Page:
Cassette Tape Counsel
PROVO, Utah – Feb 24, 2020 – Since losing his mom at just eight years old, BYU Marriott's School of Accountancy associate professor Josh Lee has relied on a cassette tape recording she left him to guide him throughout his life—a life that led him to accepting a job at BYU Marriott in 2019.
“What has helped me most in my life is thinking, ‘What would Mom want me to do?’” says Lee. Lee’s mother left each of her five children a tape sharing her testimony of Jesus Christ and counseling each child on what she hoped they would do with their lives.
“As I got older and reached mission age, I listened to the tape, and on the tape my mom told me to go on a mission. I went on a mission,” says Lee. “She said when it's time to find a companion and get married, make sure you're worthy to go to the temple, and I’ve always tried to live up to that.”
With his mom’s counsel in mind, Lee attended BYU, where he fell in love with accounting and graduated with both a bachelor’s and a master's degree in accounting at BYU Marriott in 2009. “Accounting just melds with the way my brain works,” says Lee.
As a student, Lee completed an internship at one of the big accounting firms but decided to go another direction and joined the PhD prep track in the MAcc program. “As soon as I started learning about the research, I knew 100 percent that this was the right thing for me,” says Lee. After graduating, Lee headed to Washington University in St. Louis to pursue his PhD.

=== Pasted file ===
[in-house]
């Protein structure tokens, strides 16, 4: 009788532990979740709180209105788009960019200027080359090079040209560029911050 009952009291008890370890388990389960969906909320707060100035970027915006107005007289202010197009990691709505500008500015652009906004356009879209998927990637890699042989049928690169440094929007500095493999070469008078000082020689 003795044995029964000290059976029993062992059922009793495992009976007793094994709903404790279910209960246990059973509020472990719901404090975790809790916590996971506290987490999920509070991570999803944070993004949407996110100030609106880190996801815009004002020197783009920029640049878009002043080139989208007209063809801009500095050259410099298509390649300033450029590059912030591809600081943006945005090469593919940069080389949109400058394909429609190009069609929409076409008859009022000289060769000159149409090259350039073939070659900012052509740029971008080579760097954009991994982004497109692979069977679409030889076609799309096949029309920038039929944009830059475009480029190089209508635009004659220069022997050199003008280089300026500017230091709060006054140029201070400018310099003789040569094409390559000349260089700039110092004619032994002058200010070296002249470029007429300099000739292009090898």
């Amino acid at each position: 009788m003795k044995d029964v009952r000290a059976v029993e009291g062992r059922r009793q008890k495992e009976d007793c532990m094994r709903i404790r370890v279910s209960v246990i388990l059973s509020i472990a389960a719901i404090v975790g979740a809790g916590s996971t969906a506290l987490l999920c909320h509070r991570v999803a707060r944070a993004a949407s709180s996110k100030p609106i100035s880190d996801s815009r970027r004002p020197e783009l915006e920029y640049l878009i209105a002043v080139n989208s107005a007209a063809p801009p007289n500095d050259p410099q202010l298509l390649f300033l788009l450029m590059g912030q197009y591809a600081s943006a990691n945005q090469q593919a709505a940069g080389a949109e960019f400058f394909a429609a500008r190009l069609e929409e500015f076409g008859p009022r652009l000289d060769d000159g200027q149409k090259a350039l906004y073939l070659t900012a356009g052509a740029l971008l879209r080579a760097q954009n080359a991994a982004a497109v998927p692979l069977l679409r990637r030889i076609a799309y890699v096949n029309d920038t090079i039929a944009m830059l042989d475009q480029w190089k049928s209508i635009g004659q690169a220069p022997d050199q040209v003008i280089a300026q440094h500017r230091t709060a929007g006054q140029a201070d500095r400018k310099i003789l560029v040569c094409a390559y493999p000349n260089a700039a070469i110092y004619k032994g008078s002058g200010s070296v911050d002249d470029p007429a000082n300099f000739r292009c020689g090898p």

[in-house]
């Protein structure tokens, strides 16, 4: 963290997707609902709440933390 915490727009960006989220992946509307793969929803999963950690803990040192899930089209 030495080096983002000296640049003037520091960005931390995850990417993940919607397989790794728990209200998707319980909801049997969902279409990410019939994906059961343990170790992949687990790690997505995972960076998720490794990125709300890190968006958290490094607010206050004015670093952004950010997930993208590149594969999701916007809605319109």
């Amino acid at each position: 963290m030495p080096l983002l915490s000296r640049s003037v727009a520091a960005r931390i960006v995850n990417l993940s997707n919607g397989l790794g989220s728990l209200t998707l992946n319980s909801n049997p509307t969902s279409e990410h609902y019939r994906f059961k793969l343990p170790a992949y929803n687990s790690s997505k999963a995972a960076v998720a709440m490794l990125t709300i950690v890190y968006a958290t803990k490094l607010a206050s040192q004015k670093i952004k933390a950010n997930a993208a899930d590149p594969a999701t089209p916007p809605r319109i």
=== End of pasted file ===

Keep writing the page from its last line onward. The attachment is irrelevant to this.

After graduating from Washington University in 2014, he worked as an assistant professor of accounting at Florida State University and then tenured as an associate professor of accounting at the University of Georgia. When Lee heard of an open position at BYU Marriott, he did not think much of it. “My family had just built a house, we had five kids, and we loved Georgia,” says Lee. “On paper, it made no sense for us to leave.”
Even though Lee and his wife, Diana, were happy with where they were living, they decided to check out BYU anyway. “After my interview at BYU, I came down the stairs in the administration building, and this feeling overwhelmed me. I knew our family was supposed to come here,” says Lee. He credits every decision, from getting a PhD, to working in Georgia and then moving to Utah, to Diana. “Our marriage has always been a team effort,” says Lee.
Together, the Lees decided BYU Marriott was the right choice, so they moved across the country to Utah in summer 2019, and welcomed their sixth child a few months later in November. “With six kids, they’re my hobby,” says Lee. “Outside of work, all of my time is spending quality time with my children.”
As a new faculty member, Lee can already see the differences between his students at BYU Marriott and other schools he has studied and worked at. “BYU students bring a different spirit to classes,” says Lee. “The students here are craving spiritual connection, which has been a breath of fresh air.”
When Lee thinks about the life and choices he has made, including his return to BYU Marriott, he goes back to the tape his mother left him. “My mother made a huge impact on the way I view life, and I know that if I do what she's asked me to do on that tape, we can be together again.”
Media Contact: Chad Little (801) 422-1512
Writer: Kate Monroe